The Mafia makes for great movies, but these gangsters are real-life thugs who shake down ordinary citizens for the sake of money and power while disguising their criminality behind a veneer of honor. How much do you know about the Mafia?
With the dawn of Prohibition, there was fantastic money to be made in the black market for alcoholic beverages. The Mafia took up the trade with gusto, often warring with competing families for control of the lucrative business.
The Sicilian mafia was the original mafia … but now the word refers to gangsters in other places, too, including America. The Mafia specializes in all sorts of organized crime.
In the years after the American Civil War, many Sicilians wound up in the United States as workers. Many Americans used "mafia" as shorthand for referring to Sicilians … and not in a nice way.
Organized criminals, of course, are common all over the world. In many places, these groups are lumped into a category as simply "mafia," but there are other names for these criminals, too.
Capos are the Mafia captains. They are in charge of multiple soldiers, who follow the captain's orders.
The RICO Act was passed into law in 1970. It stands for Racketeer Influenced and Corrupt Organizations Act, and it's been instrumental in helping authorities break down Mafia groups nationwide.
Associates aren't part of the gang. The term refers to anyone outside the Mafia who does business with the group -- for instance, crooked cops, politicians, lawyers or anyone else looking to make money while breaking the law.
Luciano was "Lucky," a vicious man who helped spread organized crime in America. He rose to become boss of the Genovese crime family and was eventually given a long prison sentence … which he managed to avoid.
Giuliani made a name for himself by putting numerous Mafia leaders behind bars in the late 80s. The Mafia then plotted to assassinate Giuliani but never followed through on the plan.
John Gotti took control of the Gambino crime family and became a flamboyant leader who loved the public spotlight. Unlike other bosses, he had no qualms about appearing in front of cameras.
In early 1931, Maranzano gathered the other bosses in New York and told them that he was in command. His title lasted for less than half year. Disgruntled gangsters killed him.
Full-fledged members of the Mafia are called made men. They are also sometimes unironically called "men of honor."
L.A. wasn’t much of a Mafia town in the late 19th century. But New Orleans and New York were hotbeds of gang activity, and corruption and violence were rampant.
A fascist leader named Benito Mussolini took power in Italy, and he initiated a takedown of Mafia-related activities. To escape Mussolini, many Italians (including the mobsters) fled to America.
There were at least 20 Mafia groups operating in America in the 30s. In most cities, there was room for just one family, but in bigger cities sometimes there would be several, at times erupting in violent conflict.
The Castellammarese War was a power struggle between the two biggest Mafia groups in New York. The two sides exchanged murders for more than a year as they fought for control of the city.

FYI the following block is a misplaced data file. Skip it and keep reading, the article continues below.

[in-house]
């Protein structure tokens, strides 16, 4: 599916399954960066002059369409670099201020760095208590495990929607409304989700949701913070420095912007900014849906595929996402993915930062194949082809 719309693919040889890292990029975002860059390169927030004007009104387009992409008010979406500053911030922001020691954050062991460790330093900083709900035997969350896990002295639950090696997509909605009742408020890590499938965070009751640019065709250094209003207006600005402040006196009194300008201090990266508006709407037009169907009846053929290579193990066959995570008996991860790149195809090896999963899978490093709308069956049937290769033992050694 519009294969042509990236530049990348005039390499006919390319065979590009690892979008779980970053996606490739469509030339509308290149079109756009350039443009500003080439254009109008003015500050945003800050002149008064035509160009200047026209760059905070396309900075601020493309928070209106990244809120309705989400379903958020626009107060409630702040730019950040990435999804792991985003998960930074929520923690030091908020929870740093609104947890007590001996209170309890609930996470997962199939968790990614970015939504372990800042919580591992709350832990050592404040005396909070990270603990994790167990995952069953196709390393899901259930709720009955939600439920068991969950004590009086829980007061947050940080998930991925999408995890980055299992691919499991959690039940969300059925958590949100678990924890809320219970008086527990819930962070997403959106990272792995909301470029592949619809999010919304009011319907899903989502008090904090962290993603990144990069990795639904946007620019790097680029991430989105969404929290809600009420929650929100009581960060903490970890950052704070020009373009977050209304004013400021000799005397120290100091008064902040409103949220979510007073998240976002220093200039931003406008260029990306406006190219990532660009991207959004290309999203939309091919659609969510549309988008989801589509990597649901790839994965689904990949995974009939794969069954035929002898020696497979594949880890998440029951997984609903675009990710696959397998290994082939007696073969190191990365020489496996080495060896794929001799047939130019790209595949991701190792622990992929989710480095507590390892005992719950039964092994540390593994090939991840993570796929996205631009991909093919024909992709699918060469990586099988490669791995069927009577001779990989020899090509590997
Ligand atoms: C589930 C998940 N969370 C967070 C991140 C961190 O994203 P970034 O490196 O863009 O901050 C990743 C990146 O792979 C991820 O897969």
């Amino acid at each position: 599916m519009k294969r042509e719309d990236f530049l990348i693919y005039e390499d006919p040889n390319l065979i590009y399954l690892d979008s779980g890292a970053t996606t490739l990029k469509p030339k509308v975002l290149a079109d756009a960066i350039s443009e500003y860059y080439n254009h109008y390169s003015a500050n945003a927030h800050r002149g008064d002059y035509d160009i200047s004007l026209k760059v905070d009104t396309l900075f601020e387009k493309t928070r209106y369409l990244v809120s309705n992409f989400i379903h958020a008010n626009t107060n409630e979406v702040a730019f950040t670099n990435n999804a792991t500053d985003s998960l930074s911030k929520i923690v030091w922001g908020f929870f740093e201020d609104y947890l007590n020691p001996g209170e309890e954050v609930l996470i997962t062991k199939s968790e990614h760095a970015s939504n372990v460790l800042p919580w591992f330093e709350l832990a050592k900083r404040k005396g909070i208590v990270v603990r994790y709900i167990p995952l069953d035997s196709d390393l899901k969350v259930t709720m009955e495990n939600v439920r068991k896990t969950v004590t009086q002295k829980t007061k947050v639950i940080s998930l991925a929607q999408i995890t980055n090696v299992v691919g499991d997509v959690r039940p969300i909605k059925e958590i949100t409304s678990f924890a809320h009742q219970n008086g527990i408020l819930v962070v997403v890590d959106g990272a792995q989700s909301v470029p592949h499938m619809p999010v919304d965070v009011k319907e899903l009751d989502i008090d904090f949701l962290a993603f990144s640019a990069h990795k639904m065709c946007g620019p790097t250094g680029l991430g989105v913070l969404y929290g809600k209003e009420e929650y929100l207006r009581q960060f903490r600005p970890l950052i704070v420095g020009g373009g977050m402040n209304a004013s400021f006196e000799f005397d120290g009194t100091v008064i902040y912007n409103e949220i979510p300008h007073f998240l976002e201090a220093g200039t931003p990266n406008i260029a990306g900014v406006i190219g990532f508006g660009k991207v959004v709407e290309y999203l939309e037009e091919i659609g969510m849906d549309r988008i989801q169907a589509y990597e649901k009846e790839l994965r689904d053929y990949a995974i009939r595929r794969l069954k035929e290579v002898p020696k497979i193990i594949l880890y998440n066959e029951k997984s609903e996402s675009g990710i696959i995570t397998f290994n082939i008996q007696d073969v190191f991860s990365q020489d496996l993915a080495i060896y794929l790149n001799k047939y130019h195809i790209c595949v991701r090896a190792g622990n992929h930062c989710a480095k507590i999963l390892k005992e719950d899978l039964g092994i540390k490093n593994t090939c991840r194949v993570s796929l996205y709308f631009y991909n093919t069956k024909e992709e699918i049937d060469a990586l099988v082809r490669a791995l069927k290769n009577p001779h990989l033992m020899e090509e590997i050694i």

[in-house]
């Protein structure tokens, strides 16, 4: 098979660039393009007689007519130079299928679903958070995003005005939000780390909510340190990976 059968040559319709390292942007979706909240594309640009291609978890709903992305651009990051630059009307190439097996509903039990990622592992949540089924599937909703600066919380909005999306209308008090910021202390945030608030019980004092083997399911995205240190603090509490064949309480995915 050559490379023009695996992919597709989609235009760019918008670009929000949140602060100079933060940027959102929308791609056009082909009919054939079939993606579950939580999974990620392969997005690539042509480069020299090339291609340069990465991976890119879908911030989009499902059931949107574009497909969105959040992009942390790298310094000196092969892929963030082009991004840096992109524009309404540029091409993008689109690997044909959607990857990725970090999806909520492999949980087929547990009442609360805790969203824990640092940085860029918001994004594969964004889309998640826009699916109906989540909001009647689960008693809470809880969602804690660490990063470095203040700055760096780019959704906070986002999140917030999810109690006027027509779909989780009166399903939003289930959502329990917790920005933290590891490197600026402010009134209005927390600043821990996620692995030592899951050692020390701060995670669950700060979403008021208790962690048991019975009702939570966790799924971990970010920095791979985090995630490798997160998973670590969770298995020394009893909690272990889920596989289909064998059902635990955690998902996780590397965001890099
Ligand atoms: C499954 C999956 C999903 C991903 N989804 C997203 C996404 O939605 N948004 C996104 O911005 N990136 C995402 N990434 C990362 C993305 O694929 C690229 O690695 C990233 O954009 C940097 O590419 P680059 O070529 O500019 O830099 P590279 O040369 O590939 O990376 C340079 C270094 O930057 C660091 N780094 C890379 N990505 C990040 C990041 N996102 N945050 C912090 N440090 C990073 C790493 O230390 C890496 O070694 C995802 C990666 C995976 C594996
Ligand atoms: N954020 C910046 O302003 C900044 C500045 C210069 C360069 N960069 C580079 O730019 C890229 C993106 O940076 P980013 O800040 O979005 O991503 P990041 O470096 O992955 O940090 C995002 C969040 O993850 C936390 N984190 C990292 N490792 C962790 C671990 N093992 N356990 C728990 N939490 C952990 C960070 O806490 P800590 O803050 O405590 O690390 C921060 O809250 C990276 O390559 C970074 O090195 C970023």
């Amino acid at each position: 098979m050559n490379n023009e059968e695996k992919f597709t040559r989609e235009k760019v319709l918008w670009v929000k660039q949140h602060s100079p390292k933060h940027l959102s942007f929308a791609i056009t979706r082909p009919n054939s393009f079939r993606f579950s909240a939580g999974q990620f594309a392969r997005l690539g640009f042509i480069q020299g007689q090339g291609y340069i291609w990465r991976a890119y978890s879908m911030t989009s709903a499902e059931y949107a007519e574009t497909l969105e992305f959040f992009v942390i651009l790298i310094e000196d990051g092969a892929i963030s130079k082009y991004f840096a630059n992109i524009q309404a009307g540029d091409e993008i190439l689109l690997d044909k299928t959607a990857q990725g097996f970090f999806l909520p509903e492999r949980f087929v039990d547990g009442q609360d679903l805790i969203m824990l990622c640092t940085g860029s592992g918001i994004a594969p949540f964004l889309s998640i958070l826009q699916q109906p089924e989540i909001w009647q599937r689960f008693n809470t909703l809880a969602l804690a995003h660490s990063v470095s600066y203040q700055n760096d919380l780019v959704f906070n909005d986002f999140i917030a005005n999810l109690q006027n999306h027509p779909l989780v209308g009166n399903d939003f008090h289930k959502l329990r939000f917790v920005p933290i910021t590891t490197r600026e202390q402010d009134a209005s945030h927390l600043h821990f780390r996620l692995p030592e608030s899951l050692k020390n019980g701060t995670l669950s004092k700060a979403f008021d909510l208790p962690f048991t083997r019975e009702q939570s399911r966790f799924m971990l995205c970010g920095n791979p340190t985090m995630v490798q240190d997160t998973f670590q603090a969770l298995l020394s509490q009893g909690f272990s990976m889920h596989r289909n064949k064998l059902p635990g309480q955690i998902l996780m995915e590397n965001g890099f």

Gotti was convicted on a laundry list of felonies, including murder, and sent to prison in Missouri. He died in 2002 after developing throat cancer.
There were five Mafia crime families vying for control of the city. They were the Gambino, Lucchese, Genovese, Colombo and Bonanno families.
The Commission is the name of the governing entity for the American Mafia -- its been around since 1931 and continues to this day.
Carlo Gambino was infamous as "The Godfather." He was a secretive but incredibly powerful gangster in the 1960s and 70s. A famous movie highlights (and fictionalizes) parts of his legend.
For decades Gigante (know as "Chin") made moves up the Mafia ladder. After John Gotti was imprisoned, Chin became the most powerful Mafia leader in America.
Just as in 1931, there are still five main crime families -- and bosses -- in New York City. The Mafia maintains a lower profile today in order to avoid too much scrutiny from the press … and law enforcement.
Gigante made elaborate displays of supposed insanity in the hopes that if he was arrested, he'd be declared insane … and of course, unfit for trial. Eventually, he was convicted, anyway.
Sometimes a Mafia group seeks out new members to expand their ranks … and other times, "the books are closed" and the group can't or won't bring in new people.
Soldiers make up the lowest level of the Mafia hierarchy. They perform some of the nastiest business of the organization, such as physical violence, in hopes of working their way up the family ladder.
David Hennessy was the chief of police in New Orleans when he was executed by several men. Nearly 20 Italian men were eventually indicted for the murder.
Furious locals, enraged by the press accounts of the murder, took matters into their own hands. They forced the men out of jail and hung 11 of them without proper convictions.
The capo famiglia refers to a mafia boss -- he's the guy in charge of a local Mafia family, and he makes all of the biggest decisions.
People pay the Mafia to protect them from other criminals who might cause them problems. The Mafia's ability to exert physical force means it has serious leverage in any dispute ... and it means they can harass the people who pay them for protection, too.
At one point, Italian blood was a prerequisite for acceptance into the Italian-American Mafia. But these days, the rules are a little more relaxed, allowing mixed-blood members into the fold.